6. Renaissance and Mannerism

The history of western art is one of movements and counter-movements, actions and reactions. In particular there is the alternation between the tendency towards balance and rationality and the urge towards emotive elaboration or distortion. A typical example is the contrast between the Renaissance art of the fourteenth to fifteenth centuries, which sought to re-establish the rules of grand design and proportion of classical art after the overarching strains of the Gothic, and the Mannerist art which followed in the sixteenth century, which elaborates upon, and even perversely bends and breaks, the classical rules.

With early Renaissance painters such as Piero, and with High Renaissance masters like Leonardo and Michelangelo, come poised, architectonic arrangements of the human form. The development of their art coincided with a flowering of the natural sciences and of Christian humanist philosophy which, while deeply religious, marked a demystification and a new urbanity in human thought.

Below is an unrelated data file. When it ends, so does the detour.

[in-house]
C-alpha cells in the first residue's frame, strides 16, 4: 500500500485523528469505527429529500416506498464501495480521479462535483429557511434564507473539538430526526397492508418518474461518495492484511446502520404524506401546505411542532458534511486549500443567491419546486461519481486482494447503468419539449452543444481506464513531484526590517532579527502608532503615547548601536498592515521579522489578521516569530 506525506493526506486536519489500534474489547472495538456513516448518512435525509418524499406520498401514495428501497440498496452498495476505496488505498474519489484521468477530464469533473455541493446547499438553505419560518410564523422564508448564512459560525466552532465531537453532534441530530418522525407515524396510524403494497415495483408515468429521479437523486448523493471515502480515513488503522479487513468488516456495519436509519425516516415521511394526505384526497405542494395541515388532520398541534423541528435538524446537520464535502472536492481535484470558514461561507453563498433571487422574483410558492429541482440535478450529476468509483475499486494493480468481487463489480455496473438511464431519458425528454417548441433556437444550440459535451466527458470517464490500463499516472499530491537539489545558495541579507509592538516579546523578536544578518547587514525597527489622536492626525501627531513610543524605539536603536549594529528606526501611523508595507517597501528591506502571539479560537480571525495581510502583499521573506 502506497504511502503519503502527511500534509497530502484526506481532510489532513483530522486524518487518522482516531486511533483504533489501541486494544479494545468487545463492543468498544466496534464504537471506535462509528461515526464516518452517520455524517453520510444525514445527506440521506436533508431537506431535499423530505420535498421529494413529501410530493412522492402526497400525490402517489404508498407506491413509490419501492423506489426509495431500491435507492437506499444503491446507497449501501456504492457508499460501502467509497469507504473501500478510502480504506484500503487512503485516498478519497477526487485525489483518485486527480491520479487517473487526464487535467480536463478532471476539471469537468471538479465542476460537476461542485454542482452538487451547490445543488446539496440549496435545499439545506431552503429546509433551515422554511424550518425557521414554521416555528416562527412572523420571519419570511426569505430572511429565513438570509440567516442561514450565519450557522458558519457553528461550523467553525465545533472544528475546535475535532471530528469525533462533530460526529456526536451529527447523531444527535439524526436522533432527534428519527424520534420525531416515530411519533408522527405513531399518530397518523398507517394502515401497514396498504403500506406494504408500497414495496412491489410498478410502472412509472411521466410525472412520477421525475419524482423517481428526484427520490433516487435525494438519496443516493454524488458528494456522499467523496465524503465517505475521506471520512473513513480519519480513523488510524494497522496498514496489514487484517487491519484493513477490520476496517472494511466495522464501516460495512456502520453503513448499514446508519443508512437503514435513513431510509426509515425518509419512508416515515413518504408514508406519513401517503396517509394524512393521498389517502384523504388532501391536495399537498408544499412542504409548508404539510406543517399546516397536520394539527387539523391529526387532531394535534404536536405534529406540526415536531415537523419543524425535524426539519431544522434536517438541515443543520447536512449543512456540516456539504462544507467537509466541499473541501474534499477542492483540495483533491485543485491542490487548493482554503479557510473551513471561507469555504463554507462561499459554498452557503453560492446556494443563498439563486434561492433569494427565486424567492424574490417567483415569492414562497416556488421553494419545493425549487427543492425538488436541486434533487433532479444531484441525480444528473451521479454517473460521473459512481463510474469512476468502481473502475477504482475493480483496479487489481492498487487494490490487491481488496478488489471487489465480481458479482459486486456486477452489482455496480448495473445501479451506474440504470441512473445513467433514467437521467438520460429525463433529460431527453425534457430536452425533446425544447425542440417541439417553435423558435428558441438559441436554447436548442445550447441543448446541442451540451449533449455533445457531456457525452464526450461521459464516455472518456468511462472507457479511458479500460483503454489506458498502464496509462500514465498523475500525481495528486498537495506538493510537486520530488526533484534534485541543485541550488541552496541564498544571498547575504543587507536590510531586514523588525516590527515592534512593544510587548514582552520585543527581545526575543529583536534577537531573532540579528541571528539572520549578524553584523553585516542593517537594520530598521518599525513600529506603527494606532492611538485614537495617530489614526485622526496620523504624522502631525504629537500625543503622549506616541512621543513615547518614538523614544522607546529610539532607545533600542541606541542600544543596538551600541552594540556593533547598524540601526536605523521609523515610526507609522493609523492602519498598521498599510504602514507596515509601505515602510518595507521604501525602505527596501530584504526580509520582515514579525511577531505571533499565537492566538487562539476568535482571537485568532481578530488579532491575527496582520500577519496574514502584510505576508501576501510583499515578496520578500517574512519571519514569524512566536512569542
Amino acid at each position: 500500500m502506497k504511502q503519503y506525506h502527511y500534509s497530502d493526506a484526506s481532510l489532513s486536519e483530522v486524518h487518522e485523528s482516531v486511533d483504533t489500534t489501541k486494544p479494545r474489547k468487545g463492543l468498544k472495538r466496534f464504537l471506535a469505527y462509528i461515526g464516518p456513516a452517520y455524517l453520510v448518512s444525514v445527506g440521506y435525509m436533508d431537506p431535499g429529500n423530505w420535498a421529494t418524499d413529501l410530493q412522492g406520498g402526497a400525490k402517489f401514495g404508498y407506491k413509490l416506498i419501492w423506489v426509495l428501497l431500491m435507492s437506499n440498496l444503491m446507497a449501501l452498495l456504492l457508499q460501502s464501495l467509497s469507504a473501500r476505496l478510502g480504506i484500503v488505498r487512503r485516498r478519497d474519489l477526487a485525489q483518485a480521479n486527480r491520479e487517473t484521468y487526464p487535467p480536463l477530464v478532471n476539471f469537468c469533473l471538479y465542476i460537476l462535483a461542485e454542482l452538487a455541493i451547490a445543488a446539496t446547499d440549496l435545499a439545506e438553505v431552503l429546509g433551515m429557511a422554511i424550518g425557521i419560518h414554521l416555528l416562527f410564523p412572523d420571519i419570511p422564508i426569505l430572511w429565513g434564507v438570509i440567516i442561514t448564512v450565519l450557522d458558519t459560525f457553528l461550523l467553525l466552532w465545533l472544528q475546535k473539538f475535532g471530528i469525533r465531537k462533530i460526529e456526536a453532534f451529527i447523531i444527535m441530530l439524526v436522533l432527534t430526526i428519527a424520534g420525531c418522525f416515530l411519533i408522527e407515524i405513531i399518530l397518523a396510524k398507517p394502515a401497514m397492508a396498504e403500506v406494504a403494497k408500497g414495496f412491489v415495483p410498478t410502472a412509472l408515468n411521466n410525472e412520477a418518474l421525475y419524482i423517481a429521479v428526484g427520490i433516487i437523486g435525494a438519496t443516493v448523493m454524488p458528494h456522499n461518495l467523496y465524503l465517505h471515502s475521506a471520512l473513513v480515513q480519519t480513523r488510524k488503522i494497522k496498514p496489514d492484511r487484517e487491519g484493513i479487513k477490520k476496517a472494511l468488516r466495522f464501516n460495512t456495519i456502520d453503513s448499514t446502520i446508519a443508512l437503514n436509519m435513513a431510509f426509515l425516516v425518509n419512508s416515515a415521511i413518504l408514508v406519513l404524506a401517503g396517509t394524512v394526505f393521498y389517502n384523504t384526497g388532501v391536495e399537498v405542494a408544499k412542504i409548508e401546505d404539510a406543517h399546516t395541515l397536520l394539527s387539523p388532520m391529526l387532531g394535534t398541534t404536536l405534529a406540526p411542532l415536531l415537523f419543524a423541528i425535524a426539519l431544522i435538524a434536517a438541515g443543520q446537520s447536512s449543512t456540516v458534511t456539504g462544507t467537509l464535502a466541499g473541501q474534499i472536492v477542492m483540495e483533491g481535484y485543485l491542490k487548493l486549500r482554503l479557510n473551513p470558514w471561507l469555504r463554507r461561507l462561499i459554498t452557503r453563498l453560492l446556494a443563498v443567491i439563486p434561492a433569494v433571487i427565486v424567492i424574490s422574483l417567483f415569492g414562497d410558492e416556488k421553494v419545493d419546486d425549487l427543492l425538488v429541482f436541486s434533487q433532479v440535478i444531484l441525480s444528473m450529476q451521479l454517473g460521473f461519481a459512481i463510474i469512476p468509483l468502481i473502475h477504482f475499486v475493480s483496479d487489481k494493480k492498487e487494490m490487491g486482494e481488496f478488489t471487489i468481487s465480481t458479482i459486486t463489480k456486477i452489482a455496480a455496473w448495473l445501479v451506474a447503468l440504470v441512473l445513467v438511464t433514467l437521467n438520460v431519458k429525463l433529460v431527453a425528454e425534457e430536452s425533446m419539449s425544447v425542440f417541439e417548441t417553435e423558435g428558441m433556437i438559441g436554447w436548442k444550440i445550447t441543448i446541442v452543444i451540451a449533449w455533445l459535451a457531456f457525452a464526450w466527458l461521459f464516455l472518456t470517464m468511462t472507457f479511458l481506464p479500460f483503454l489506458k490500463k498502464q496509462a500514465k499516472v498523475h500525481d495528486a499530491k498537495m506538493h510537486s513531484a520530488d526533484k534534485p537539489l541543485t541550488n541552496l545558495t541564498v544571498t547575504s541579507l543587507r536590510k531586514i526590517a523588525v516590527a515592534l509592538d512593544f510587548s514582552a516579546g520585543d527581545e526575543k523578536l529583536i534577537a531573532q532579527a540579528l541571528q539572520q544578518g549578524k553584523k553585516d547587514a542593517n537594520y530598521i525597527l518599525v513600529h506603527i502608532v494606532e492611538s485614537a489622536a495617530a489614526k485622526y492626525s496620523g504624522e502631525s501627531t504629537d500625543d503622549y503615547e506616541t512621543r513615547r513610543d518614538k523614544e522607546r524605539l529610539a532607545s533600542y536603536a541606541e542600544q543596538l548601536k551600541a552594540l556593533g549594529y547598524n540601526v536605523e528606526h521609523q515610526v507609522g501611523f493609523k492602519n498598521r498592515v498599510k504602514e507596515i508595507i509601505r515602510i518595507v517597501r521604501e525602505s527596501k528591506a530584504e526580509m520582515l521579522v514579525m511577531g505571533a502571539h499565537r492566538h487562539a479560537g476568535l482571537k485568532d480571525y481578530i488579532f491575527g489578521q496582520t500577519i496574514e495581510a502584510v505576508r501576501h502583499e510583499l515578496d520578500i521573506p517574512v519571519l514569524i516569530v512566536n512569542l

By the end of Michelangelo's career, however, we can perceive a distortion of figures and an exaggeration of musculature characteristic of Mannerism. The term 'mannerist' is one of the most problematic in art history, frequently used disparagingly to suggest affectation, often from an opposing 'classical' point of view. The original Mannerism of the sixteenth century certainly tended to heighten color and employ exaggerated, articulated pose or contrapposto to achieve emotional and spiritual charge. In architecture, at the same time, the elegance of Palladian proportion began to be subject to inventive, if not willful, variation, inversion, and parody. Thus the way opened up for the even greater and more florid artifices of the Baroque and Rococo.